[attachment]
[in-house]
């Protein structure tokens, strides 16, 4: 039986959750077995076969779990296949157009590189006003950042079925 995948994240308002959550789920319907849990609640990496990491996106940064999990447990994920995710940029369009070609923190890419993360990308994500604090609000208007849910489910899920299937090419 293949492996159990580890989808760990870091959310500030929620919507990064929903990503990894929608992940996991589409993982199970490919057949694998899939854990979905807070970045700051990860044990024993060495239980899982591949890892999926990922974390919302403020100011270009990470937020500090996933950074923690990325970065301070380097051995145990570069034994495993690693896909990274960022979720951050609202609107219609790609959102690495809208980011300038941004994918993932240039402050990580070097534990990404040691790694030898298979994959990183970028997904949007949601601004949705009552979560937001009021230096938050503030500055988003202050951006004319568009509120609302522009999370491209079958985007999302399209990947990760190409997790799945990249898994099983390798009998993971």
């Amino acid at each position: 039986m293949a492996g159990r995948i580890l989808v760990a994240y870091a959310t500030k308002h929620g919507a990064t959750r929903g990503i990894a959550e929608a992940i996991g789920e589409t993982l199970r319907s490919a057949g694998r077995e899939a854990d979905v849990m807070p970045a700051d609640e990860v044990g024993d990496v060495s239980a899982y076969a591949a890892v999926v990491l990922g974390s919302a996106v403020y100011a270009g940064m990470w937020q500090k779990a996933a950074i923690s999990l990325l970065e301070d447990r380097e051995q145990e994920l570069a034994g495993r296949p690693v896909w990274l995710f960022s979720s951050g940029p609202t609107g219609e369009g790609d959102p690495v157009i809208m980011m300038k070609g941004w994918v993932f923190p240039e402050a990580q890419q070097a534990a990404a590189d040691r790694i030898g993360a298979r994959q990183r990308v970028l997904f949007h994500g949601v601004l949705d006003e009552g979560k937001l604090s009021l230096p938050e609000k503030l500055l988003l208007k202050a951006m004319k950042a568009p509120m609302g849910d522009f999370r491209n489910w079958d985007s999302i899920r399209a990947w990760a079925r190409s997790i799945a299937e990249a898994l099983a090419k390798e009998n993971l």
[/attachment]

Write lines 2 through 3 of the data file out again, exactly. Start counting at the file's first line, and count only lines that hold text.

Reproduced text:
């Protein structure tokens, strides 16, 4: 039986959750077995076969779990296949157009590189006003950042079925 995948994240308002959550789920319907849990609640990496990491996106940064999990447990994920995710940029369009070609923190890419993360990308994500604090609000208007849910489910899920299937090419 293949492996159990580890989808760990870091959310500030929620919507990064929903990503990894929608992940996991589409993982199970490919057949694998899939854990979905807070970045700051990860044990024993060495239980899982591949890892999926990922974390919302403020100011270009990470937020500090996933950074923690990325970065301070380097051995145990570069034994495993690693896909990274960022979720951050609202609107219609790609959102690495809208980011300038941004994918993932240039402050990580070097534990990404040691790694030898298979994959990183970028997904949007949601601004949705009552979560937001009021230096938050503030500055988003202050951006004319568009509120609302522009999370491209079958985007999302399209990947990760190409997790799945990249898994099983390798009998993971």
């Amino acid at each position: 039986m293949a492996g159990r995948i580890l989808v760990a994240y870091a959310t500030k308002h929620g919507a990064t959750r929903g990503i990894a959550e929608a992940i996991g789920e589409t993982l199970r319907s490919a057949g694998r077995e899939a854990d979905v849990m807070p970045a700051d609640e990860v044990g024993d990496v060495s239980a899982y076969a591949a890892v999926v990491l990922g974390s919302a996106v403020y100011a270009g940064m990470w937020q500090k779990a996933a950074i923690s999990l990325l970065e301070d447990r380097e051995q145990e994920l570069a034994g495993r296949p690693v896909w990274l995710f960022s979720s951050g940029p609202t609107g219609e369009g790609d959102p690495v157009i809208m980011m300038k070609g941004w994918v993932f923190p240039e402050a990580q890419q070097a534990a990404a590189d040691r790694i030898g993360a298979r994959q990183r990308v970028l997904f949007h994500g949601v601004l949705d006003e009552g979560k937001l604090s009021l230096p938050e609000k503030l500055l988003l208007k202050a951006m004319k950042a568009p509120m609302g849910d522009f999370r491209n489910w079958d985007s999302i899920r399209a990947w990760a079925r190409s997790i799945a299937e990249a898994l099983a090419k390798e009998n993971l």